From the how-gullible-do-you-think-I-am? file comes this item: I was on a commercial flight last month when, after the cabin door was dogged down, a flight attendant announced that her cabin detector showed that four iPhones, three Droids and a iPad were still turned on. Yeah, right. Step back here to seat 26A and I'll show you my Secret Decoder Ring. Google it, and you'll other flight attendants are pulling this silly trick.
I don't know if you've noticed and I don't know when it happened, but now airlines are insisting cellphones be turned off, not just placed in airplane mode. Does this suggest cellphone and tablets are really a more serious risk than we thought? Or is it just some sort of corporate kneejerk over reaction to the explosive proliferation of personal electronic devices? Beats me.
But let's explore the other side of this odd little coin. Airlines are beginning to rely on tablets as plate readers and flight libraries and I happen to know of two instances when an iPad or two has been used to bail an airplane out of extremis. One happened in an airliner, the other in a bizjet. We had direct communications with the parties involved.
Incident one occurred in August on a westbound United Boeing 767 from San Francisco to Hawaii. A pilot-trained passenger happened to notice that three hours out, the airplane made a slow 180-degree turn back toward the west coast. Shortly thereafter, a PA from the flight deck said that the aircraft had lost all navigational capability. The crew had declared an emergency, climbed to 34,500 feet for additional separation and was aiming for California. It eventually was assigned a hard altitude and landed in San Francisco without incident. As far as I know, the incident didn't make it into the news cycle. Our correspondent told us she spoke to the crew, who said they navigated home with a whiskey compass and an iPad in a multi-million dollar airplane with a half-million dollar glass panel. All the better reason to keep a basic text on your iPad refreshing your memory of northerly compass turning error.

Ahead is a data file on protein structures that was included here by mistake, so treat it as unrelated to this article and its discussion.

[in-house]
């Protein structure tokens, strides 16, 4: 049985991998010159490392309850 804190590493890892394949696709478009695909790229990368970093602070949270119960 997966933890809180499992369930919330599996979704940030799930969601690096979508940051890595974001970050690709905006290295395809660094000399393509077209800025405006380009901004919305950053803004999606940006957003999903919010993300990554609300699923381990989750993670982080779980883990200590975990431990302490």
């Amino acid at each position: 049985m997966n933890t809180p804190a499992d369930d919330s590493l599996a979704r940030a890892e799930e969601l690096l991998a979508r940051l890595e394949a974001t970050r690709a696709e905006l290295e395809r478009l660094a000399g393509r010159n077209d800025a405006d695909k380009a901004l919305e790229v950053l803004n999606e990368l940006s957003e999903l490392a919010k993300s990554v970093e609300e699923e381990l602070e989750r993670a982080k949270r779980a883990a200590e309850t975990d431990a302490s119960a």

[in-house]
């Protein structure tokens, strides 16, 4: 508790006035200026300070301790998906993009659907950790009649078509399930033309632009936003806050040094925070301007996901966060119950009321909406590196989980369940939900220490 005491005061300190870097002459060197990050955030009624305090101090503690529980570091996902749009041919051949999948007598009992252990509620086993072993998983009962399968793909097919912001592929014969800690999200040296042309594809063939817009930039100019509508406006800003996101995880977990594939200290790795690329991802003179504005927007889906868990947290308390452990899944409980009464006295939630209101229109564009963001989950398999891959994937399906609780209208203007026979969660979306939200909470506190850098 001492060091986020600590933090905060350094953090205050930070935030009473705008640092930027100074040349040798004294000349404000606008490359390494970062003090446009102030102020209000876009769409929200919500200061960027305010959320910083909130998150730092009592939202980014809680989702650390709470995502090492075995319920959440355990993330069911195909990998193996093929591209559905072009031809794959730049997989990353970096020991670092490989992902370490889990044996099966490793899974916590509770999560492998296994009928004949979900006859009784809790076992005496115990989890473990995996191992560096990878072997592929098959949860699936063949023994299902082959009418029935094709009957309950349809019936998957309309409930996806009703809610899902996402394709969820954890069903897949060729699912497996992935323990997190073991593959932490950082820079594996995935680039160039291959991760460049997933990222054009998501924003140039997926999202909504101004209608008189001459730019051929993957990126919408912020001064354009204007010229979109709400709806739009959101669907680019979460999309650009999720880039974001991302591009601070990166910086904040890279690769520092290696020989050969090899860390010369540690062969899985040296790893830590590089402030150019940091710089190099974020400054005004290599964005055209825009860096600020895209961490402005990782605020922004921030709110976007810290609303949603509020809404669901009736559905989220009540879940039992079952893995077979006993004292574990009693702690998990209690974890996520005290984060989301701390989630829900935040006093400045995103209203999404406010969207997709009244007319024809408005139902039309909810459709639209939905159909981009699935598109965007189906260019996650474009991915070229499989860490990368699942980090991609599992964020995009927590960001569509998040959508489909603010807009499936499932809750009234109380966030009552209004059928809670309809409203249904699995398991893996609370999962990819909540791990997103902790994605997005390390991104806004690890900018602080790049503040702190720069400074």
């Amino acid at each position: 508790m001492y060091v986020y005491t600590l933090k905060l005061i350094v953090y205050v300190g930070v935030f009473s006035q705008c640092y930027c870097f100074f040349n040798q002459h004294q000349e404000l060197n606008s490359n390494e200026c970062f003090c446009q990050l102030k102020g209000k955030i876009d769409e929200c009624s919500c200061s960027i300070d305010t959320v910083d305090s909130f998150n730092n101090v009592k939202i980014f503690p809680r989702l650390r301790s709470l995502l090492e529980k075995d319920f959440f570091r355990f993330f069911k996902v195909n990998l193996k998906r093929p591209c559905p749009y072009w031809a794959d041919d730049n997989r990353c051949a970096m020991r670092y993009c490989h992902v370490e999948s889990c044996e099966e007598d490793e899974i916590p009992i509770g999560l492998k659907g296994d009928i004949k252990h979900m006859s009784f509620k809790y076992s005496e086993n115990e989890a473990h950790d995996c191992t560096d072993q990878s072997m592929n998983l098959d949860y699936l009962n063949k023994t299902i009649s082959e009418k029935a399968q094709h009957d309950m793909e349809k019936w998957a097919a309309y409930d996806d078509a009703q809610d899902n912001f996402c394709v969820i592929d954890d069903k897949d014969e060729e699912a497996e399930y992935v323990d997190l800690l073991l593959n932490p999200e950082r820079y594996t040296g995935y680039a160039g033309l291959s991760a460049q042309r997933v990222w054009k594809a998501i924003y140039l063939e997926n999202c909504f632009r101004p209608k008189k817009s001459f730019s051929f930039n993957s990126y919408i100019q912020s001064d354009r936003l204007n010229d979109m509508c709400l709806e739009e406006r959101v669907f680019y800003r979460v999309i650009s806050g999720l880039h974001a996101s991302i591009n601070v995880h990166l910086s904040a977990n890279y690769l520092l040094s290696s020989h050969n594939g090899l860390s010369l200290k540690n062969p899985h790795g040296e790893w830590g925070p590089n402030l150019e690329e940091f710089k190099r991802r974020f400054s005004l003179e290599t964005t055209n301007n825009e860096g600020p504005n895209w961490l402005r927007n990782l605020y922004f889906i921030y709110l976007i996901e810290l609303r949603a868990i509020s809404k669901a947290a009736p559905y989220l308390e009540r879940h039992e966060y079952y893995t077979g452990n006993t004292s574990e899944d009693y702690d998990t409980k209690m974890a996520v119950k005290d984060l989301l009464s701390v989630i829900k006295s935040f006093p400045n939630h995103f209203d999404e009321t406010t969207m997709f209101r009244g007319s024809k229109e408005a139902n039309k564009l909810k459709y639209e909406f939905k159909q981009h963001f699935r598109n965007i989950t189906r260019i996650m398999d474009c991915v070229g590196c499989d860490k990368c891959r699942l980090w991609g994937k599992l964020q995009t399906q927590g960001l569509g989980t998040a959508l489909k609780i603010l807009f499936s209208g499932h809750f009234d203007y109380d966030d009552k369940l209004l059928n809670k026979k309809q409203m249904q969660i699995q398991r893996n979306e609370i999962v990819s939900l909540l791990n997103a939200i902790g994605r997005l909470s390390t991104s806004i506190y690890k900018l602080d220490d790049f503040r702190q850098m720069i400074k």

Incident two occurred a few weeks later. A bizjet inbound to a northeastern airport in good weather lost the entire panel, evidently due to data corruption in jet's EFIS suite. Once again, an iPad was pressed into service and the jet landed safely, soon to have its brains reloaded. These are two such incidents that I happened to hear about because the people involved contacted us. I wonder if it happens more than we know? (I found a couple in the ASRS database, but not everything is reported, I'm sure.)
Regardless, the disconnect here is glaring. On the one hand, use of smartphones and tabletseven a lousy Kindleis tamped down in the cabin, meanwhile, the very same devices are saving the airplane's bacon in the cockpit. Do ya think it's time for a little more meaningful research on this? With electrically controlled everything, modern airliners may be more susceptible to stray EMF than ever, at least in theory. But what's the reality? And does anyone even know?
I can say one thing for sure: Glass may be a lot less bulletproof than we think.